Strength and sanity for your Christian Experience

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We experience everything from minor diasppointments to horrific trauma—even as Christians—that seem to belie the promises offered by Jesus.

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There are reasons we turn to sexual sin. But Jesus was straight with us. He told us that the Christian life would involve taking up our crosses, denying ourselves, and laying down our lives for his sake and glory. We are called to deny ourselves because the reward he offers is greater than our desires.

You know the experience of slavery. Sexual sin has robbed you of life and strength—your manhood. The road of sexual sin leads to all kinds of death, but the road Jesus calls you to walk leads to life now and life forever. Only Jesus can give you what your heart is ultimately longing for!

Who will deliver me from this body of death? Thanks be to God through Jesus Christ our Lord! Paul remembers the hope of the gospel, even in the midst of being confounded by his sin. And he goes on from that place of struggle to write one of the most glorious passages in all of Scripture: Romans 8, which radically focuses on what God accomplished for us in Christ and the incredible promises held out to us in the gospel.

This is perhaps the most beautiful picture of repentance in the Bible. In the face of his sin and utter inability, Paul begins to worship. He reminds himself not only of the forgiveness we have in Christ, but the amazing fullness of our redemption. In the face of his sin, Paul reminds us of the fullness of life offered to us. He lays hold again of Jesus, gets on his feet, and back into the battle against sin. Jesus wants you to experience freedom and joy. He promises you abundant life and—in the midst of the battle against sin—wants you to discover in him what will truly satisfy your soul.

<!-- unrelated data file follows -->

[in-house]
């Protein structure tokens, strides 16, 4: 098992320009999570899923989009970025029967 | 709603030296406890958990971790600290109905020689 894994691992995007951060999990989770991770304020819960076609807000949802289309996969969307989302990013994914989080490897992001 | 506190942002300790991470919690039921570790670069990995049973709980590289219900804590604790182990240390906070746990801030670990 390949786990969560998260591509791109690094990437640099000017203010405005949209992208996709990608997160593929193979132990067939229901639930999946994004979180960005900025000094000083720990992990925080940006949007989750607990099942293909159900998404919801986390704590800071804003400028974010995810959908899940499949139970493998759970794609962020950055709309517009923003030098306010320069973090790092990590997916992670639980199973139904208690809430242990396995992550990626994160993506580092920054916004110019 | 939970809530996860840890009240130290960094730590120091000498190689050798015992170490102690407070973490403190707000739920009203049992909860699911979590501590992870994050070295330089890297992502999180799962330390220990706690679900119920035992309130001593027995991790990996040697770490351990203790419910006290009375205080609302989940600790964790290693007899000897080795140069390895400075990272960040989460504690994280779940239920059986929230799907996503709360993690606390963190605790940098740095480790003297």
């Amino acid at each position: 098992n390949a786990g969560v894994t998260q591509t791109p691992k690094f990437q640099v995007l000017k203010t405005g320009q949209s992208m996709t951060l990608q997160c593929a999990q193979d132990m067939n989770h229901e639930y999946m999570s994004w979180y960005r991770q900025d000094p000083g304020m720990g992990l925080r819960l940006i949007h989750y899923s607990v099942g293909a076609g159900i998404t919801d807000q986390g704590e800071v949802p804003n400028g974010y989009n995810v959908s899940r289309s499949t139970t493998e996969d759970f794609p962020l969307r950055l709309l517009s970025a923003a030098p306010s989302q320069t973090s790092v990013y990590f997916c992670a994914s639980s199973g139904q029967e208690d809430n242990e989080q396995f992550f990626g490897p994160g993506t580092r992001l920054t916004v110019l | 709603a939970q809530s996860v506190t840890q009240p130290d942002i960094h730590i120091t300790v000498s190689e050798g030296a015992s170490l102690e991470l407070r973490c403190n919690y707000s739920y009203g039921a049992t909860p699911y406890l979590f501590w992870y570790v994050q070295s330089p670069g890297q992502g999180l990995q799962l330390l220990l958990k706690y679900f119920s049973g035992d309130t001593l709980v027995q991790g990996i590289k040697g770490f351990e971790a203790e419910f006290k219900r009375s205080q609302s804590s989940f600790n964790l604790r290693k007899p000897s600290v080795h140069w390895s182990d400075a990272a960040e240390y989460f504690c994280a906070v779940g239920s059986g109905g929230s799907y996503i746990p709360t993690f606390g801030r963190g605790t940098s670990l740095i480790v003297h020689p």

He wants to free you from slavery and show you what it truly means to be a man! Again, sexual sin is idolatry. It is a violation of the first Great Commandment to love God, as well as a violation of the second Great Commandment to love others as ourselves Matthew —40, Mark — Sexual sin is always exploitative. It always takes those made in the image of God and turns them into objects for my pleasure.

Do you see how the violations of these commands hang together? We exploit others violating the second command and, in the same moment, long to be personally exalted violating the first command. At first glance, it may appear that the object on the monitor, the dancer, etc. The same language of healing also appears in the expression of faith in salvation.

We need a full study of the place of disease and its healing in the Hebrew faith.

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However he interpreted healing, as a sign of the Kingdom or as service to men whose heavenly father knows their earthly needs, it must be acknowledged as an essential element in the meaning of his ministry. In the New Testament faith, as in the Old, the language of salvation and the language of healing are interwoven. Wheeler Robinson has pointed out in the analysis of the meaning of salvation soteria, sozo that in the New Testament in one hundred and fifty-one occurrences of the noun or the verb, sixteen refer to deliverance from disease or demon possession and over forty to deliverance from physical death.